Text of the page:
Citizens Advice ‘helping more than two people every minute with crisis support’

Advisers say that helping people during the crisis is like ‘trying to hold back the tide with a bucket’, according to the charity.

Vicky Shaw
Monday 05 September 2022 10:21 BST
Citizens Advice has recorded a 50% annual uplift in people being referred for crisis support, such as those needing food banks or charitable grants (Yui Mok/PA)
Citizens Advice has recorded a 50% annual uplift in people being referred for crisis support, such as those needing food banks or charitable grants (Yui Mok/PA) (PA Wire)

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Citizens Advice has recorded a 50% annual rise in people being referred for crisis support, such as those needing food banks or charitable grants.

The charity said more than 137,000 people were referred for this type of support between January 1 and August 31 – a 50% increase compared with the same period last year, and a 167% rise on the same period in 2019.

The charity said it is helping more than two people every minute typically with crisis support during the working day.

So far this year it has helped 50,000 people with energy debts, marking a 22% increase on the same period last year.

They describe helping people during this crisis as trying to hold back the tide with a bucket

Dame Clare Moriarty, Citizens Advice

Nearly 16,000 people have also been helped this year so far who could not afford to top up their prepayment meter.

Dame Clare Moriarty, chief executive of Citizens Advice, said: “On a daily basis our advisers raise red flags about the situations people are facing: those who are terminally ill and unable to heat their homes, parents going days without food to feed their kids and people unable to afford the bus fare to get to a food or school uniform bank.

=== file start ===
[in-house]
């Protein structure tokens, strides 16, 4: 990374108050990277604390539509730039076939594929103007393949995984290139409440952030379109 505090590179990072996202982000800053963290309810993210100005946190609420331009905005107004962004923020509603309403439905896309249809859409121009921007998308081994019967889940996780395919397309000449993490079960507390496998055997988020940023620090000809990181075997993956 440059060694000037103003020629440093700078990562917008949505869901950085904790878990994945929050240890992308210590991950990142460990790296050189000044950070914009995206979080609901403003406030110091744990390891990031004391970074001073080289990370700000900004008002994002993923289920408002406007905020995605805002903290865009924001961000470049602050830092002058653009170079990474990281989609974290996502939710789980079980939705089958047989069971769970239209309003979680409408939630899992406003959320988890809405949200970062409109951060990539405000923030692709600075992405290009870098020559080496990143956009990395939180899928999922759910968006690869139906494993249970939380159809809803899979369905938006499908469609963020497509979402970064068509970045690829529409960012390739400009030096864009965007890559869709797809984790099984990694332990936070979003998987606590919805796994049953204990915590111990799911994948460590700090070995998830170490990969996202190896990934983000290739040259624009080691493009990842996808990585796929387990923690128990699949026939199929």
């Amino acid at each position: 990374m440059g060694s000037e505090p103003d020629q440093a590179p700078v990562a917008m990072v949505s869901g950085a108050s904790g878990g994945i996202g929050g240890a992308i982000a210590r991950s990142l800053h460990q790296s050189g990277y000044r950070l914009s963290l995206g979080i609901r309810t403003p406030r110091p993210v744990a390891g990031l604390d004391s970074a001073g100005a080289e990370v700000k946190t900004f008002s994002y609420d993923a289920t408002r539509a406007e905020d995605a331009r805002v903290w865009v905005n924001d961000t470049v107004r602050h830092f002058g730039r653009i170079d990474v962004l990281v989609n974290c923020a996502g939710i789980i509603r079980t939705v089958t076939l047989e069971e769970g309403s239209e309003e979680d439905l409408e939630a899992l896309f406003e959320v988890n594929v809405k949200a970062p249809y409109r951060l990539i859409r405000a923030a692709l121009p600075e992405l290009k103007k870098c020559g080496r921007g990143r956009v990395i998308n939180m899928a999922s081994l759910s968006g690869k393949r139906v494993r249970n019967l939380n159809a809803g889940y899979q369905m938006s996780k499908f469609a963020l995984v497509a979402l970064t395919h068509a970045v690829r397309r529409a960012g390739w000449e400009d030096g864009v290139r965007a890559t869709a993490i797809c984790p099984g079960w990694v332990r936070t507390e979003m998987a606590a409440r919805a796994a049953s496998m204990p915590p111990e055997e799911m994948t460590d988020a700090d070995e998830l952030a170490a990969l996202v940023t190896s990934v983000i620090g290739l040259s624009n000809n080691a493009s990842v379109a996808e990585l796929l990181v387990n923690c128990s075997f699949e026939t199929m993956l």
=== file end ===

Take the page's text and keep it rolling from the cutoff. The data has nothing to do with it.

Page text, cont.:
“They describe helping people during this crisis as trying to hold back the tide with a bucket.

“The cost-of-living crisis is the single biggest problem facing us and the new prime minister. Every day that passes without a lifeline being thrown is another day without reassurance for those who are already struggling to stay afloat.”

The figures were released as credit information company Equifax said that, according to its data, around 2.7 million households were behind on their energy bills between April and June 2022.

Paul Heywood, chief data and analytics officer at Equifax UK, described the figures as “the early tremors in what is shaping up to be an earthquake to household finances this winter”.

He said: “By the end of June, one in 10 households were already struggling with energy bills, but we all know this is just the tip of the iceberg, Ofgem’s changes to the price cap take two months to flow through into finances, and as winter bites this number is only going to rise.”

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